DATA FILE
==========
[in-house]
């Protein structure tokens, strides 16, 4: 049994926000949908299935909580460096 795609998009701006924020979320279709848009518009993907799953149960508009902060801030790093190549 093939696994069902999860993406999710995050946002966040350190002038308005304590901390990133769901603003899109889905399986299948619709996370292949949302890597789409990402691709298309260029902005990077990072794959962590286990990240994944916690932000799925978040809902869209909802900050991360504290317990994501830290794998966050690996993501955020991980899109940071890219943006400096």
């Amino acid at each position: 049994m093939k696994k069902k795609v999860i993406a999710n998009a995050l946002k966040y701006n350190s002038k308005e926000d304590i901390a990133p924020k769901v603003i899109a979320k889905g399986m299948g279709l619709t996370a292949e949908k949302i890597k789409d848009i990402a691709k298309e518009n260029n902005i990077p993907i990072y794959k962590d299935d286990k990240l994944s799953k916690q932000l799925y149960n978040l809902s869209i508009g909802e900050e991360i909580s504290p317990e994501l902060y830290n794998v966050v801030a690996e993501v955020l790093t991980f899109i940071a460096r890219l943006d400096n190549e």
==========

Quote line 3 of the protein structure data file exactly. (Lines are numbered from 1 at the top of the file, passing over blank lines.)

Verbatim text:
């Amino acid at each position: 049994m093939k696994k069902k795609v999860i993406a999710n998009a995050l946002k966040y701006n350190s002038k308005e926000d304590i901390a990133p924020k769901v603003i899109a979320k889905g399986m299948g279709l619709t996370a292949e949908k949302i890597k789409d848009i990402a691709k298309e518009n260029n902005i990077p993907i990072y794959k962590d299935d286990k990240l994944s799953k916690q932000l799925y149960n978040l809902s869209i508009g909802e900050e991360i909580s504290p317990e994501l902060y830290n794998v966050v801030a690996e993501v955020l790093t991980f899109i940071a460096r890219l943006d400096n190549e």